The most objectionable part of Hillman's speech was his attack on
Tatum. Hillman comes across too much as a fan who doesn't really under-
stand that athletes are more than hulking physical specimens. To accuse
Tatum of deliberately causing Stingley's injury and being little more than a
hit-man in a jock-strap is just not understanding the game of football. Worse
yet, it is not understanding human nature.
Why are fans reacting so severely following the Lions' defeat at the han-
ds of Green Bay? Surely no one this side of Al Ackerman (how'd he sneak in
here?) really thought that Detroit would be in anything but a rebuilding
year? For better or for worse, Monte Clark has decided that the Lions are
going to go with younger players, and to his credit, despite Sunday's dismal
performance, Clark isn't panicking and changing his mind.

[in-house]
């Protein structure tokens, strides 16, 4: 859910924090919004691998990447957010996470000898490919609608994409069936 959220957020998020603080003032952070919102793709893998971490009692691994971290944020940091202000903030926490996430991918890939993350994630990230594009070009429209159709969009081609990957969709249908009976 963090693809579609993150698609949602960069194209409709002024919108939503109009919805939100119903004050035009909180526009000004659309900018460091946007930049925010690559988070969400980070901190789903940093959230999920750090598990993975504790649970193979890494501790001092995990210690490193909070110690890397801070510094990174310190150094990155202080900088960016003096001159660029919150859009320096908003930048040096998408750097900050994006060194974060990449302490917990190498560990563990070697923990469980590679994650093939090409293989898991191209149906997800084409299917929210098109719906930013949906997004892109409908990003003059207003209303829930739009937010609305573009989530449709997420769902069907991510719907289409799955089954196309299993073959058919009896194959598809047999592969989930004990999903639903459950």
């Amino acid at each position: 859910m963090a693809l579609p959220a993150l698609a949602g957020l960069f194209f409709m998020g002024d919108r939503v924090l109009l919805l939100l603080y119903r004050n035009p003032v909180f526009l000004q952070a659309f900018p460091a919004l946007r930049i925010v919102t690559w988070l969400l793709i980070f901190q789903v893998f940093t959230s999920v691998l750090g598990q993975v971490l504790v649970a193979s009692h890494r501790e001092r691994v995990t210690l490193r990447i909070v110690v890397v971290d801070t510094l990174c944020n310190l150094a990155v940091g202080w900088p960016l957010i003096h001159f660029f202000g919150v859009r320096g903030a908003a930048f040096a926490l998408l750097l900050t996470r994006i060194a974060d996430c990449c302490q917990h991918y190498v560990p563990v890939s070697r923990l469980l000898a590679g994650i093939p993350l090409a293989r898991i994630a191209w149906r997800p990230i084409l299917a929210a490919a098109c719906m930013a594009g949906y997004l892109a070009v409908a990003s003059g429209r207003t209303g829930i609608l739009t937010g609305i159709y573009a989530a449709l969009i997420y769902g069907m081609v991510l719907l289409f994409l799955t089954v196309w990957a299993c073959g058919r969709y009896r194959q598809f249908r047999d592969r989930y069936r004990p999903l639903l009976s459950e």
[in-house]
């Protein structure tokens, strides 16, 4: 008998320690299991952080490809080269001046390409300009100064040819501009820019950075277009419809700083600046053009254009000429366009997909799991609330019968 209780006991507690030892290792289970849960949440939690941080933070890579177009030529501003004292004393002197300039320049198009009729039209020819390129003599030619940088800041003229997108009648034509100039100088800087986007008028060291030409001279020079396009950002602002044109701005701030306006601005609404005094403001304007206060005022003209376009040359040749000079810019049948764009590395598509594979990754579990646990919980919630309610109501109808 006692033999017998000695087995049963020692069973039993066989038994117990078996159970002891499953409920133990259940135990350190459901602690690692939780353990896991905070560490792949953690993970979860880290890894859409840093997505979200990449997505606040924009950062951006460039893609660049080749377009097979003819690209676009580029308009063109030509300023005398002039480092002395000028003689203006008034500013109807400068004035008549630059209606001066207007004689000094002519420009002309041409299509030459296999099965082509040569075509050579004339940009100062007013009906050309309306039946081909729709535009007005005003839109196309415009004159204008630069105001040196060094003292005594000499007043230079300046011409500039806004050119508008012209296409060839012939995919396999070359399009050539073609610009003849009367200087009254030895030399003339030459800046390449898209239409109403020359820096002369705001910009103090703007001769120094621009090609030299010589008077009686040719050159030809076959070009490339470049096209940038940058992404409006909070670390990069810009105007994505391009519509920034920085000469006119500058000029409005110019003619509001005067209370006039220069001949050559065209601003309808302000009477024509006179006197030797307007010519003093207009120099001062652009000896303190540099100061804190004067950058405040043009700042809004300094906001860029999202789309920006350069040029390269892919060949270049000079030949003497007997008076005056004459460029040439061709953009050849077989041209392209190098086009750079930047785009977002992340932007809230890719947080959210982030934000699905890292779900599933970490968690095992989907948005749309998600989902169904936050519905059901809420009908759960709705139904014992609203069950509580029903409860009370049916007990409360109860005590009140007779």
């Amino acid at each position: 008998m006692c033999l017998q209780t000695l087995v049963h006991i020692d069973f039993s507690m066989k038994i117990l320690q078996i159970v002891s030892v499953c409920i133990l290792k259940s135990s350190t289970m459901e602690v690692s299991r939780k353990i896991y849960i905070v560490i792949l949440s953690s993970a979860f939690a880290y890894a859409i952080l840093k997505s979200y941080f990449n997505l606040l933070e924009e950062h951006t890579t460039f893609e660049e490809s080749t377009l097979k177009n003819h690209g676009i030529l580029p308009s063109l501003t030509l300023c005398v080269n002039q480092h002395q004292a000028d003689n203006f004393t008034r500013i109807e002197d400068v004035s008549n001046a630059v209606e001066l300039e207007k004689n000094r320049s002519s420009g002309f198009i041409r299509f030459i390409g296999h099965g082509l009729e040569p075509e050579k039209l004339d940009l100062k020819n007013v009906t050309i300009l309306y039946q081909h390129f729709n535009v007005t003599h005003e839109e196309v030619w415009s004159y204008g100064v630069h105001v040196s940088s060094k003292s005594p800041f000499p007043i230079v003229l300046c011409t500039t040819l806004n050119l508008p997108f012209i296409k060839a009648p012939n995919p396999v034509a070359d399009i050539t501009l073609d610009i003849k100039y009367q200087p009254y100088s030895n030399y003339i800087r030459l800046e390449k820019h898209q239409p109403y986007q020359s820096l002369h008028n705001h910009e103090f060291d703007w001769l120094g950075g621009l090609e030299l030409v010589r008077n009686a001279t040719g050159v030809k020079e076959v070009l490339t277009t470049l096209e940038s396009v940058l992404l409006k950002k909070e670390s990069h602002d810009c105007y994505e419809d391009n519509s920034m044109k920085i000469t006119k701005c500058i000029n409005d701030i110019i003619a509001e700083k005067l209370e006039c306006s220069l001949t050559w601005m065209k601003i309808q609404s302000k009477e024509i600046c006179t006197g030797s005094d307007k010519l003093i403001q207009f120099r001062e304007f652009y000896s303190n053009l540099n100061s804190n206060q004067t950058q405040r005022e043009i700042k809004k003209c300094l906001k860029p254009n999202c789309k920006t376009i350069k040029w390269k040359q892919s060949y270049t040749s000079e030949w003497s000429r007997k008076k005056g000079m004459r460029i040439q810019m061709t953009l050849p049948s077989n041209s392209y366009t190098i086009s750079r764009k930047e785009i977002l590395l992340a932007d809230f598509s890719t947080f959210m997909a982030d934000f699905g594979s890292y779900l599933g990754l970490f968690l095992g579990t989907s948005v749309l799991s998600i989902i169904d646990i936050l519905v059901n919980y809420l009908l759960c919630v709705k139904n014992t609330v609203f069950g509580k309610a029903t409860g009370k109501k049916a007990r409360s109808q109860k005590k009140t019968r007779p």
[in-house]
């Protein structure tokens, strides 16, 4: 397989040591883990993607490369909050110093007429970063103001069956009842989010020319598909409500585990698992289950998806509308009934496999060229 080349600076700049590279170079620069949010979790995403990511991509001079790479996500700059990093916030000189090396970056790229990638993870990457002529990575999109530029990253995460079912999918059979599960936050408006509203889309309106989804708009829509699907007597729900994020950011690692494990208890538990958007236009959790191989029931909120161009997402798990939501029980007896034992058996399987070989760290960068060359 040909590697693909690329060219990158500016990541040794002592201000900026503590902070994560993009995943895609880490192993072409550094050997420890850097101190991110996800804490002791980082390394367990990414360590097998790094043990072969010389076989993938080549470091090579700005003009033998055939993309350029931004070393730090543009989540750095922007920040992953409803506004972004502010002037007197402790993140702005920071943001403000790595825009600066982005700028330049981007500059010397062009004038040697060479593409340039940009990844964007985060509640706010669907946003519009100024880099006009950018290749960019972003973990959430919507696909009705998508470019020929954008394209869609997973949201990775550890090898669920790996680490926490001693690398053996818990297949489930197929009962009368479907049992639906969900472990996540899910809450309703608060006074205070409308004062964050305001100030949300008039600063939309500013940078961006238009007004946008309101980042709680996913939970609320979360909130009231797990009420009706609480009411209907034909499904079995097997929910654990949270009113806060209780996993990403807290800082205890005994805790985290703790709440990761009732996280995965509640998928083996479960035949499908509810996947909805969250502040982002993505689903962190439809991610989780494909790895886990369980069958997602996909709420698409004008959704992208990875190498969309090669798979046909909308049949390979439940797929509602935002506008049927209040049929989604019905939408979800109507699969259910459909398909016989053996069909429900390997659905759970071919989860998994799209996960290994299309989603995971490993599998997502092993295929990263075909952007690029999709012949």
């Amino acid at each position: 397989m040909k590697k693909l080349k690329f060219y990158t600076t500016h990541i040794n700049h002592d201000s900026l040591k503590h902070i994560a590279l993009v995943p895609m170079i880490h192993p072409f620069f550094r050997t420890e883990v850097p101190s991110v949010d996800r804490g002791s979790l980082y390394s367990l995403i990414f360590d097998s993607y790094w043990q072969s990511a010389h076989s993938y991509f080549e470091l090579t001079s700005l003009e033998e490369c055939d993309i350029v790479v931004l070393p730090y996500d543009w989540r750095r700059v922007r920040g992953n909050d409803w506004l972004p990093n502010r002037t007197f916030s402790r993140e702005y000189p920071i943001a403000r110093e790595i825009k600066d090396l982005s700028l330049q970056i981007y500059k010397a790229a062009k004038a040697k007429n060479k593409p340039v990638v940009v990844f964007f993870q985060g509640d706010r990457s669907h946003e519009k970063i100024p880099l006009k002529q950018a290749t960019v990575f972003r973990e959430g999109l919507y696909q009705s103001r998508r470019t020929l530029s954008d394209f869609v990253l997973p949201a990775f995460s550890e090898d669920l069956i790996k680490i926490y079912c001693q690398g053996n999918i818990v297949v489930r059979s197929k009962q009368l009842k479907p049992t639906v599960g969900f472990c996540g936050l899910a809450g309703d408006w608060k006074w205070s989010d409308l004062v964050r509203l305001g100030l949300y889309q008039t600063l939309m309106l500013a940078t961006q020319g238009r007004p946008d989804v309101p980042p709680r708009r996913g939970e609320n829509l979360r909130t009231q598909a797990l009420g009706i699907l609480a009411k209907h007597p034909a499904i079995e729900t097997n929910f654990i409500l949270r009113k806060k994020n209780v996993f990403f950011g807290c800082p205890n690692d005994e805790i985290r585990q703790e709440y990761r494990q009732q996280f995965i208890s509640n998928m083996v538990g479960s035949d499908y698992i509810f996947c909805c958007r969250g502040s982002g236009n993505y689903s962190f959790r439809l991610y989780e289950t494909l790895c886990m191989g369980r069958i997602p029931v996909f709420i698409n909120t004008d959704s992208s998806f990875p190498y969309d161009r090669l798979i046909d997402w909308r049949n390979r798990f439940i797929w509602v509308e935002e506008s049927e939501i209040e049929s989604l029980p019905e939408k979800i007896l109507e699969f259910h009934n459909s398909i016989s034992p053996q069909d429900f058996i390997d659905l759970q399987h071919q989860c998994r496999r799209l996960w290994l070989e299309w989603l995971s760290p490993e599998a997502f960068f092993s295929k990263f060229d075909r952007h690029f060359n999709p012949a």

Whether you like it or not, Sports Illustrated's projection for Detroit is
liable to be quite accurate.
This past summer I was in Europe with the Michigan Men's Glee Club
and was able to visit the All-England Lawn Tennis Championships ... oth-
erwise known as Wimbledon. Flushing Meadows has a long way to go to
match Southfields, a gently rolling countryside which hosts the Champion-
I was able to see both Virginia Wade and Guilermo Vilas on Center
Court, which was probably the most intimate sporting arena I have ever
seen. In contrast to the U.S. Open, where I'm sure 10,000 people will greatly
enjoy the matches that they see, the fans at Wimbledon are part and parcel
of the tournament. They are seasoned tennis fans, who are more likely to
detect the ebb and flow of a match than their American counterparts.
And the grass (courts) wasn't bad either.